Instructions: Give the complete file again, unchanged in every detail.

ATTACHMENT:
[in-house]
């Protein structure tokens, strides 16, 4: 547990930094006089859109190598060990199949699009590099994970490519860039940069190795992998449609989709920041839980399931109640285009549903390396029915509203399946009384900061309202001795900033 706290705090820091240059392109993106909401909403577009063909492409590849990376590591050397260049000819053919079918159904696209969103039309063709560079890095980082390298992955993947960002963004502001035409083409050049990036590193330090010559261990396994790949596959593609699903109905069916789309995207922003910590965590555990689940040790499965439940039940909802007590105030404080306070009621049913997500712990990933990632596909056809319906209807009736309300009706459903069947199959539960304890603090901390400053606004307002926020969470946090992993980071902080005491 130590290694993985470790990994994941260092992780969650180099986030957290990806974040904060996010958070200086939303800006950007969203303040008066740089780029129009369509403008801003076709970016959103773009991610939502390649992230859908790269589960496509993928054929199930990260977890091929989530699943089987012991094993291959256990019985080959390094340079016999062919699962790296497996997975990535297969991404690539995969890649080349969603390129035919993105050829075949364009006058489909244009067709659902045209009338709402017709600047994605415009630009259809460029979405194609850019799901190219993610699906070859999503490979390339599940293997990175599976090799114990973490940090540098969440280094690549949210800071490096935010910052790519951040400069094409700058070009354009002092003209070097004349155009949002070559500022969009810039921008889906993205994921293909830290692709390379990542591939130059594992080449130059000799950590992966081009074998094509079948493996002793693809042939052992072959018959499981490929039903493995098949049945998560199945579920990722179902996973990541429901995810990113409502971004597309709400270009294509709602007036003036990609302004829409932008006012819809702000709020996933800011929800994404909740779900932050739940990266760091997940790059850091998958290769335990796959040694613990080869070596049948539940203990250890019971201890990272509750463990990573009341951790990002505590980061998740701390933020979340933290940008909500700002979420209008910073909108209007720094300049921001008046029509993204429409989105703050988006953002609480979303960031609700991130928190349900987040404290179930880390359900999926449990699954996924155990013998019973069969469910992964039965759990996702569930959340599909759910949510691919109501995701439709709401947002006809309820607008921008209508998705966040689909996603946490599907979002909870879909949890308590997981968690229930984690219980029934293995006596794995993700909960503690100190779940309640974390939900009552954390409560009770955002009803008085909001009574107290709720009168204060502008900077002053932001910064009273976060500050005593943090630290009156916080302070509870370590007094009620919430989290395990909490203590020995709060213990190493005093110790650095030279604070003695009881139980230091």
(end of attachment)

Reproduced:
[in-house]
């Protein structure tokens, strides 16, 4: 547990930094006089859109190598060990199949699009590099994970490519860039940069190795992998449609989709920041839980399931109640285009549903390396029915509203399946009384900061309202001795900033 706290705090820091240059392109993106909401909403577009063909492409590849990376590591050397260049000819053919079918159904696209969103039309063709560079890095980082390298992955993947960002963004502001035409083409050049990036590193330090010559261990396994790949596959593609699903109905069916789309995207922003910590965590555990689940040790499965439940039940909802007590105030404080306070009621049913997500712990990933990632596909056809319906209807009736309300009706459903069947199959539960304890603090901390400053606004307002926020969470946090992993980071902080005491 130590290694993985470790990994994941260092992780969650180099986030957290990806974040904060996010958070200086939303800006950007969203303040008066740089780029129009369509403008801003076709970016959103773009991610939502390649992230859908790269589960496509993928054929199930990260977890091929989530699943089987012991094993291959256990019985080959390094340079016999062919699962790296497996997975990535297969991404690539995969890649080349969603390129035919993105050829075949364009006058489909244009067709659902045209009338709402017709600047994605415009630009259809460029979405194609850019799901190219993610699906070859999503490979390339599940293997990175599976090799114990973490940090540098969440280094690549949210800071490096935010910052790519951040400069094409700058070009354009002092003209070097004349155009949002070559500022969009810039921008889906993205994921293909830290692709390379990542591939130059594992080449130059000799950590992966081009074998094509079948493996002793693809042939052992072959018959499981490929039903493995098949049945998560199945579920990722179902996973990541429901995810990113409502971004597309709400270009294509709602007036003036990609302004829409932008006012819809702000709020996933800011929800994404909740779900932050739940990266760091997940790059850091998958290769335990796959040694613990080869070596049948539940203990250890019971201890990272509750463990990573009341951790990002505590980061998740701390933020979340933290940008909500700002979420209008910073909108209007720094300049921001008046029509993204429409989105703050988006953002609480979303960031609700991130928190349900987040404290179930880390359900999926449990699954996924155990013998019973069969469910992964039965759990996702569930959340599909759910949510691919109501995701439709709401947002006809309820607008921008209508998705966040689909996603946490599907979002909870879909949890308590997981968690229930984690219980029934293995006596794995993700909960503690100190779940309640974390939900009552954390409560009770955002009803008085909001009574107290709720009168204060502008900077002053932001910064009273976060500050005593943090630290009156916080302070509870370590007094009620919430989290395990909490203590020995709060213990190493005093110790650095030279604070003695009881139980230091």